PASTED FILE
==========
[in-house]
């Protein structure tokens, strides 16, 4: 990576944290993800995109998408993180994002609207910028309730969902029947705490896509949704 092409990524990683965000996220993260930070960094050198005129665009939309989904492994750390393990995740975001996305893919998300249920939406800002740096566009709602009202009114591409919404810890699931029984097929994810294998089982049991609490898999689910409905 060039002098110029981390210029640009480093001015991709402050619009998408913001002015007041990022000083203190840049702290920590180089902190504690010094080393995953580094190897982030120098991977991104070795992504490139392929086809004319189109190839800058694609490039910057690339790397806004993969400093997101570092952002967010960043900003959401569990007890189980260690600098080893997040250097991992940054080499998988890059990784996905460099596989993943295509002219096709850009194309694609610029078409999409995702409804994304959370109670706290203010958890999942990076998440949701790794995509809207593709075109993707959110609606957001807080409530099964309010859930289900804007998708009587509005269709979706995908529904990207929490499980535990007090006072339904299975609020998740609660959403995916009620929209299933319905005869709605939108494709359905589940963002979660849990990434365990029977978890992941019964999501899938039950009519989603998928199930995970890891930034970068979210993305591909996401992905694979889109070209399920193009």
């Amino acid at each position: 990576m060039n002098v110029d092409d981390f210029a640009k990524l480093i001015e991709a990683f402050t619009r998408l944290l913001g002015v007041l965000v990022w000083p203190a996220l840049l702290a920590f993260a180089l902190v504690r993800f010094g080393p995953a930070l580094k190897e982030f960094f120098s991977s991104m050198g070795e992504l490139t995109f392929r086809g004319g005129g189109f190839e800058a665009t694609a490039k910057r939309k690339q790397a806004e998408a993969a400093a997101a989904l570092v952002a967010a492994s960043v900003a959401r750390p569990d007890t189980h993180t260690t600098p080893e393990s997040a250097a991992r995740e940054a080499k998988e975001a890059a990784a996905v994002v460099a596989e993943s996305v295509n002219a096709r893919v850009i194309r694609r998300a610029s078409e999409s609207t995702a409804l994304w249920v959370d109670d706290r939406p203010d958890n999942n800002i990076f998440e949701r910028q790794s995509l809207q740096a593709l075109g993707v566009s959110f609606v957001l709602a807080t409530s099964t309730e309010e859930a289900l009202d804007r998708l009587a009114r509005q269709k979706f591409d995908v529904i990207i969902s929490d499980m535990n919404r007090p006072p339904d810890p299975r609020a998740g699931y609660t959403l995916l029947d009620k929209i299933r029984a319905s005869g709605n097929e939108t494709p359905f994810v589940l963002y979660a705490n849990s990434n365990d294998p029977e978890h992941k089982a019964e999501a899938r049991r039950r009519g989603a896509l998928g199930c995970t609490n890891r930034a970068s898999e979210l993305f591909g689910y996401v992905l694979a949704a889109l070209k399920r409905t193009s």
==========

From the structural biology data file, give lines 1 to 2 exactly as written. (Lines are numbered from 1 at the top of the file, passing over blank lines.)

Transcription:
[in-house]
């Protein structure tokens, strides 16, 4: 990576944290993800995109998408993180994002609207910028309730969902029947705490896509949704 092409990524990683965000996220993260930070960094050198005129665009939309989904492994750390393990995740975001996305893919998300249920939406800002740096566009709602009202009114591409919404810890699931029984097929994810294998089982049991609490898999689910409905 060039002098110029981390210029640009480093001015991709402050619009998408913001002015007041990022000083203190840049702290920590180089902190504690010094080393995953580094190897982030120098991977991104070795992504490139392929086809004319189109190839800058694609490039910057690339790397806004993969400093997101570092952002967010960043900003959401569990007890189980260690600098080893997040250097991992940054080499998988890059990784996905460099596989993943295509002219096709850009194309694609610029078409999409995702409804994304959370109670706290203010958890999942990076998440949701790794995509809207593709075109993707959110609606957001807080409530099964309010859930289900804007998708009587509005269709979706995908529904990207929490499980535990007090006072339904299975609020998740609660959403995916009620929209299933319905005869709605939108494709359905589940963002979660849990990434365990029977978890992941019964999501899938039950009519989603998928199930995970890891930034970068979210993305591909996401992905694979889109070209399920193009």